Critically low level of gold reserves may prompt Belarus to reforms
In 2015, Belarus’ gold reserves dwindled by USD 0.9 billion. The gold reserves have shrunk due to the unfavourable foreign market situation for Belarusian goods and net foreign currency purchases by private and legal persons on the domestic market. In the absence of secured loans, Belarus decided to reform the social sphere in order aspire to an IMF loan, which could lead to further economic reforms in Belarus.
According to the National Bank, on January 1st, 2016, Belarus’ international reserves totalled USD 4.175 billion, i.e. shrank by USD 883.2 million in 2015. In December 2015 alone, the international reserves decreased by USD 408.1 million. In order to repay its domestic and external commitments, the National Bank in December 2015 raised USD 834.5 million and EUR 25 million on the domestic market from foreign currency bonds. Otherwise, the international reserves could drop below USD 3.5 billion, which could exacerbate the negative trends on the foreign exchange market.
The reserves have languished due to the deteriorating foreign trade situation and changing trends on the domestic foreign exchange market. In January – November 2015, foreign trade deficit totalled USD 2.8 billion (USD 740 million in November alone). In late 2015, exports decreased due to lower sales of potash fertilizers, oil products, and the negative impact on exports of the National Bank’s exchange rate policy. The National Bank strengthened the Belarusian rouble against the Russian rouble and Belarusian goods had lost their competitive advantage on the Russian market. On the domestic foreign exchange market, private and legal persons have become net buyers of the foreign currency. In addition, the National Banks’ initiative on the deposit market has led to a partial withdrawal of foreign currency savings from the Belarusian banking system.
At all rates, the only option for preserving the level of international reserves remain foreign loans. The agreement with the EFSR for a USD 2 billion loan has not yet been reached. The agreement with the IMF has not been concluded due to disagreements over terms of social reforms. In late 2015 – early 2016, the authorities have undertaken some measures aimed at overcoming obstacles in negotiations. For instance, they have increased electricity and gas tariffs by 20%, and plan to recover up to 80 % of housing and communal services costs (now subsidised by 65%) and extend service record requirement from 15 to 20 years for old-age pension by 2026. In addition, there are talks about a national referendum on rising the retirement age. That said, other measures could be adopted in order to meet the IMF requirements as understood by the government. Once the loan agreement is reached, reforms may continue in other economic sectors in order to help Belarus to overcome the cyclical crisis the country has fallen into thanks to the current socio-economic model.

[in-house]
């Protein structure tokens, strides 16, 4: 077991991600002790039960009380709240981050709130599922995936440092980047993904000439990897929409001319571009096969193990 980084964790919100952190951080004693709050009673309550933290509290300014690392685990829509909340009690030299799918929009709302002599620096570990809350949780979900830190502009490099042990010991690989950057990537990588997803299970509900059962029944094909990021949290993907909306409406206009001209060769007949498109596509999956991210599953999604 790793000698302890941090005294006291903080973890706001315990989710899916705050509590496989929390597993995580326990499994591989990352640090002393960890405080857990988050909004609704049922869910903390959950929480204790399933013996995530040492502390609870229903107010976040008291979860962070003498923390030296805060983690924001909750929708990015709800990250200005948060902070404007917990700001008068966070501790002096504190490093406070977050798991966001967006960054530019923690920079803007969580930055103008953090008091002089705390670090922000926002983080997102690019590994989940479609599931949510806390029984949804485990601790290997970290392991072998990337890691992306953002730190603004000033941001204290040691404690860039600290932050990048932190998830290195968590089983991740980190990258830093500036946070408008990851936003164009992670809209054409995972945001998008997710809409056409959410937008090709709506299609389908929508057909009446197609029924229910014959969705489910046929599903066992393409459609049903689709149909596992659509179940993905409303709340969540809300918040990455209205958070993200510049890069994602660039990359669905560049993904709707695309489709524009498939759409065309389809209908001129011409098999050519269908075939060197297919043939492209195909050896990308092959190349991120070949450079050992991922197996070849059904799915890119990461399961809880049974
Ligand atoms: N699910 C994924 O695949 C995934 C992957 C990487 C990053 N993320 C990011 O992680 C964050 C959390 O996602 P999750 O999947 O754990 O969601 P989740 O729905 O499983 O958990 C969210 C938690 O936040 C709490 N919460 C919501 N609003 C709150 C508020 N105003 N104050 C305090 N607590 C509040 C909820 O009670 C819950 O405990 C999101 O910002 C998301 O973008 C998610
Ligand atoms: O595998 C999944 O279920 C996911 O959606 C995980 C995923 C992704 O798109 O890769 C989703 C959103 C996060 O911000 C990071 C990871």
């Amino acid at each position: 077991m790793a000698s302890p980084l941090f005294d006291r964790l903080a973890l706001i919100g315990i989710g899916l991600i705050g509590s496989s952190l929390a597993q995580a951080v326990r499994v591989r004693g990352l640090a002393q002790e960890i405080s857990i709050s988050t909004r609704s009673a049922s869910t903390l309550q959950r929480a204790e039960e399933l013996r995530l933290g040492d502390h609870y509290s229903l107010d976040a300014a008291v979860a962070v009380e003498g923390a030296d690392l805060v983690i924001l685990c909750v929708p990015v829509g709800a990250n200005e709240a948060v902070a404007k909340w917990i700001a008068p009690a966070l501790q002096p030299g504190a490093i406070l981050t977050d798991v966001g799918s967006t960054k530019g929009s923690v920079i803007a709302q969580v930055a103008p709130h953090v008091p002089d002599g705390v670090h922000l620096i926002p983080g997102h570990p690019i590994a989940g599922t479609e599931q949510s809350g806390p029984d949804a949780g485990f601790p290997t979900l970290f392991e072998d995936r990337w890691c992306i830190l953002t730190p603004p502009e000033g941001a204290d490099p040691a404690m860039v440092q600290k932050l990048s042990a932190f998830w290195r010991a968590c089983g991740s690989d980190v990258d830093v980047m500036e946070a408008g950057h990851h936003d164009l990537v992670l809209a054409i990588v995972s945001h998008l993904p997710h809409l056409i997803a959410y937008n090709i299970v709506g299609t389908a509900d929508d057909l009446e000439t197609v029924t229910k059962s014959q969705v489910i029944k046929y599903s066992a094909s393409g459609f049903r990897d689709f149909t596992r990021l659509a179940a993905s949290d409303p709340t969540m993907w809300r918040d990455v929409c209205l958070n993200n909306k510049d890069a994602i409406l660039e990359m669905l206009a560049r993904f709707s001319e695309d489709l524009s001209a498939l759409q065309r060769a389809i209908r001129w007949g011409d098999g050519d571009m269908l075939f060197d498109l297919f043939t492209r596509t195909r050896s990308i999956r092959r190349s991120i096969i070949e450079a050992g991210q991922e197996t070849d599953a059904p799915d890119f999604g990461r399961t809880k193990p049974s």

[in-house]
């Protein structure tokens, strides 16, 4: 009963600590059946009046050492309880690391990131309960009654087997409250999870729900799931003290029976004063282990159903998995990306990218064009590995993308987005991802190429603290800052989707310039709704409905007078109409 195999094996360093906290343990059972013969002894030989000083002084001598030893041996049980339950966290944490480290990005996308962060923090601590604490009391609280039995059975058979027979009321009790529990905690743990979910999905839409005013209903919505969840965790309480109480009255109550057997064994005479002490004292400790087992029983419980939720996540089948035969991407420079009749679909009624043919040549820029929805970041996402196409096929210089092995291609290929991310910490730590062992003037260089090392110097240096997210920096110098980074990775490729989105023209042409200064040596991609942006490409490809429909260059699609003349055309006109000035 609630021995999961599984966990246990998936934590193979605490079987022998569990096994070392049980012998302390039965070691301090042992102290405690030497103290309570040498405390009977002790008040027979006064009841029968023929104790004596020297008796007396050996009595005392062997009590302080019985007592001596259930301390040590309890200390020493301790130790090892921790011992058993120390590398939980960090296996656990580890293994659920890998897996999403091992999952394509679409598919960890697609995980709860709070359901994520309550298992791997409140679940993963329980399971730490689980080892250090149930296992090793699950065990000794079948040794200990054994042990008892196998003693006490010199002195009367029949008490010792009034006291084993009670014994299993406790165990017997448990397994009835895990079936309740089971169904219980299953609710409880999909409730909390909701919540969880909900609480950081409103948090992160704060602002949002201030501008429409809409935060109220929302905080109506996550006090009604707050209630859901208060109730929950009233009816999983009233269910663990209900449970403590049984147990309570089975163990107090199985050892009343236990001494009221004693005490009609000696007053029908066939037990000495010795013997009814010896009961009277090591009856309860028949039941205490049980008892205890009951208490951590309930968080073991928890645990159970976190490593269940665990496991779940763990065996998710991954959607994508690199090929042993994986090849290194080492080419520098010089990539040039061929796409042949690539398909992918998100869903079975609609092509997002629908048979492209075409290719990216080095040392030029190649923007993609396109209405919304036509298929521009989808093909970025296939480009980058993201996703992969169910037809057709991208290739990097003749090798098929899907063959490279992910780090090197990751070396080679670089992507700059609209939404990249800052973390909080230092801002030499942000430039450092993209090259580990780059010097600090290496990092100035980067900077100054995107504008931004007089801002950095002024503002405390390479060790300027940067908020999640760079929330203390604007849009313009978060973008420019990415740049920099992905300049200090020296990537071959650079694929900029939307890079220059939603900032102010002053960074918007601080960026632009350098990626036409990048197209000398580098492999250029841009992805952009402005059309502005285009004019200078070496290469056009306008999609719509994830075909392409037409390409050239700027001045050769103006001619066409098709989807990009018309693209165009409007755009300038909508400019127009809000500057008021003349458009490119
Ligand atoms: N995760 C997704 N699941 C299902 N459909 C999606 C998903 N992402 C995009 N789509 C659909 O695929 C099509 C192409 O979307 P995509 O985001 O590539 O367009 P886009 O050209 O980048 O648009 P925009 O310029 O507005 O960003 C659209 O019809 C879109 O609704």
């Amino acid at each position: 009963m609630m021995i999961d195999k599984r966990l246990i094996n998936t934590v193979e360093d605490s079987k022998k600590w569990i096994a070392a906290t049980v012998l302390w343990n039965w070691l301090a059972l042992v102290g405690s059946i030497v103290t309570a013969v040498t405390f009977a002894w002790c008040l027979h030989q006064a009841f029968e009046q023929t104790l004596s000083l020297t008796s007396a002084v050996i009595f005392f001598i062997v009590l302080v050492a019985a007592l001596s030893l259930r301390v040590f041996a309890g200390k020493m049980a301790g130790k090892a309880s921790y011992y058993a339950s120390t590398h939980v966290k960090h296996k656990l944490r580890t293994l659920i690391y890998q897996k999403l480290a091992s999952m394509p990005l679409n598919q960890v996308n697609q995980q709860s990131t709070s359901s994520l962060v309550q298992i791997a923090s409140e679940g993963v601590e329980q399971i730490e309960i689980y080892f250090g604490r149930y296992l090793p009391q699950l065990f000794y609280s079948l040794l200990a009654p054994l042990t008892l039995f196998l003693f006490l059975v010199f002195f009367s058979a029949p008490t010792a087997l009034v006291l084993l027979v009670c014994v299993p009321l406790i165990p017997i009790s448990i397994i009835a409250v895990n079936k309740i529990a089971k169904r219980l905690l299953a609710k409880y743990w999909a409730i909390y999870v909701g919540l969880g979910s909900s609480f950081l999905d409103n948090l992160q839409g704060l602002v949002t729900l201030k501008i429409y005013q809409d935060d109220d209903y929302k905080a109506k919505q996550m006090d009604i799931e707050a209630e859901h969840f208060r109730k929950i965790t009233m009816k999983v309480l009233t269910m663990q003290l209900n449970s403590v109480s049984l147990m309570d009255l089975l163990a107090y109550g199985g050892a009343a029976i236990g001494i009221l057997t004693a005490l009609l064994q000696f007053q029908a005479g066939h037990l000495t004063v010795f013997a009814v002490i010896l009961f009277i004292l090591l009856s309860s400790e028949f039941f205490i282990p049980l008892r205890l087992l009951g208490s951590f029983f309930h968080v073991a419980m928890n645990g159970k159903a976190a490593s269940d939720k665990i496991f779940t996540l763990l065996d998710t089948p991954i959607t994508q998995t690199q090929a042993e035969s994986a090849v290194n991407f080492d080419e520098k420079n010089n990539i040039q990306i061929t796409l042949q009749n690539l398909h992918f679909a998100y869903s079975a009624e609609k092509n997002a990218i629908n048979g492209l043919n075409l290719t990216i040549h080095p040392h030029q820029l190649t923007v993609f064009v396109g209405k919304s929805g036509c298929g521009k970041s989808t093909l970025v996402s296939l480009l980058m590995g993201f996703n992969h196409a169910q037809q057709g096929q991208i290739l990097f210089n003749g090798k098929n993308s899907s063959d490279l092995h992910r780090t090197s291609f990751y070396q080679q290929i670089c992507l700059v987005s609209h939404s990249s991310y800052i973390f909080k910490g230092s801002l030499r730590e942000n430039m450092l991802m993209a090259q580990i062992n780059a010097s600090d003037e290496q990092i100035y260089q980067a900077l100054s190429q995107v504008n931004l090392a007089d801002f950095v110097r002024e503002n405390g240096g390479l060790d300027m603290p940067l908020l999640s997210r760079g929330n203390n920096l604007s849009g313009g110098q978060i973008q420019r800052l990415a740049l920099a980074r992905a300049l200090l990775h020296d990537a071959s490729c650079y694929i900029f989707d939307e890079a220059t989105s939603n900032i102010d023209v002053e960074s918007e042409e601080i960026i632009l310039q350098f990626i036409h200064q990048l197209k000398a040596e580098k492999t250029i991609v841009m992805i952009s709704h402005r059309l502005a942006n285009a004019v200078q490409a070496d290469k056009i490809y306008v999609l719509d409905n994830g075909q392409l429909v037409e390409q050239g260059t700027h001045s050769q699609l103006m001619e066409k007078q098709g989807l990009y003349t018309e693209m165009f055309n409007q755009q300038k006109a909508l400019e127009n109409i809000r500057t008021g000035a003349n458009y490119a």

Overall, in 2015 Belarus could not keep gold reserves needed to meet her external and domestic liabilities, intact. In the absence of domestic remedies to stabilise the currency market situation, the government may implement the IMF requirements in order to remove contradictions in negotiations over a new loan, which, in turn, may lead to economic reforms in Belarus.
The Belarusian authorities regard the Catholic conference as yet another international event to promote Minsk as a global negotiating platform. Minsk’s proposal to organise a meeting between the Roman-Catholic Church and the Russian Orthodox Church is rather an image-making undertaking than a serious intention. However, the authorities could somewhat extend the opportunities for the Roman-Catholic Church in Belarus due to developing contacts with the Catholic world.
Minsk is attempting to lay out a mosaic from various international religious, political and sportive events to shape a positive image of Belarus for promoting the Helsinki 2.0 idea.
Belarus’ invitation to the head of the Holy See for a meeting with the Patriarch of the Russian Orthodox Church should be regarded as a continuation of her foreign policy efforts in shaping Minsk’s peacekeeping image and enhancing Belarus’ international weight. The Belarusian authorities are aware that their initiative is unlikely to find supporters among the leadership of the Russian Orthodox Church in Moscow. In Russia, isolationist sentiments prevail.
In addition, for domestic audiences, the authorities make up for the lack of tangible economic growth with demonstrations of growth in Minsk’s authority at international level through providing a platform for religious, sportive and other dialogues.